The Oregon Department of Forestry encourages landowners to act quickly to remove downed or damaged trees to prevent a native pest from damaging more trees.

After the heavy snow that came through Douglas County and much of Oregon two weeks ago, one of the department’s Forest Entomologist Christine Buhl began warning people that the conditions could lead to further damage from the pest.

“Normally this pest is scattered on the landscape wherever Douglas-fir grows,” Buhl said in a press release. “However, they tend to concentrate in tree stands where there has been a lot of storm damage. The beetles first attack downed Douglas-firs and then move to nearby standing Douglas-fir trees that are stressed, injured or less vigorous.”

The Douglas-fir beetle is a naturally occuring pest that is smaller than a fingernail but can bring down large Douglas fir trees once the population is large enough.

Department spokesman Jim Gersbach said the beetle could cause economic damage as a timber is a large industry in the area so damaged and downed trees should be removed before the beetle becomes active in April.

“It’s one that’s naturally occuring in the Pacific Northwest, but it’s population can increase,” Gersbach said. “Standing trees may be your future timber production. For people who are forest landowners who have healthy trees but lost trees from a stand, if those are big enough to be enticing to the beetle then they can spread to standing living trees and that can be costly to landowners.”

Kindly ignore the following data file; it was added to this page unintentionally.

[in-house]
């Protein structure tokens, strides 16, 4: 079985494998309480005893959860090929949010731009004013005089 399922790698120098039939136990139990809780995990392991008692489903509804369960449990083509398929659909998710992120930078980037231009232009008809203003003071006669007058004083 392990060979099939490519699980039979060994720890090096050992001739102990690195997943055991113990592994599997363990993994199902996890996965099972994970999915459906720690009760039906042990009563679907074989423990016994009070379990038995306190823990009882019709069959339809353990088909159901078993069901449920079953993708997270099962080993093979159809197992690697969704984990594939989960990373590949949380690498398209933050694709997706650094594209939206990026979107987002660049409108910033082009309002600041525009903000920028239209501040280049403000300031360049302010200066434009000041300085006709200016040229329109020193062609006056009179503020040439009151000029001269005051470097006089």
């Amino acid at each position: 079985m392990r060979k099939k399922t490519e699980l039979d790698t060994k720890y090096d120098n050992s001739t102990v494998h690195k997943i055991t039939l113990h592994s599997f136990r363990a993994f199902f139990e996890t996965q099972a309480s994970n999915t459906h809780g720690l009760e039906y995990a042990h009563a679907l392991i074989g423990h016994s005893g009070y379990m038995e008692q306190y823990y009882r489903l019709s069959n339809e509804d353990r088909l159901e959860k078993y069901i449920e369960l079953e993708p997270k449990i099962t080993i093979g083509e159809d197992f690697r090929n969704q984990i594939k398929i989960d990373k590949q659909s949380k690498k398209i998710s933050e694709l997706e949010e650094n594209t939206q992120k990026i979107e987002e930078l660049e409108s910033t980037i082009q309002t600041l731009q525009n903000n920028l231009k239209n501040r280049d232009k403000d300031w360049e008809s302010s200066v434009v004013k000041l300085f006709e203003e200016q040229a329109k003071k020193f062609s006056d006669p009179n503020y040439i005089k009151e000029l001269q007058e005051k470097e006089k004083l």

The department recommends removal as soon as possible or a naturally occurring beetle repellent, MCH (methylcyclohexenone), can be applied to downed logs or standing green trees to prevent Douglas-fir beetle attacks. Beetles approaching treated areas are fooled by the pheromone into sensing that beetles already occupy the site and will pass it by.

“This technique is useful in parks, camps or habitat conservation areas where salvage is not possible, but there is a desire to preserve the remaining standing trees,” Buhl said. “It’s also helpful in forestlands where downed wood can’t be removed before April for one reason or another. However, it will not make beetles that have already infested a tree leave. Once they are in, they’re in.”

More information can be found at the Oregon Department of Forestry’s Forest Health webpage.

Janelle Polcyn can be reached at jpolcyn@nrtoday.com or 541-957-4204. Or follow her on Twitter @JanellePolcyn.

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Business reporter

Janelle Polcyn is the business reporter at the News-Review, graduated from the University of Texas, and is a podcast enthusiast.

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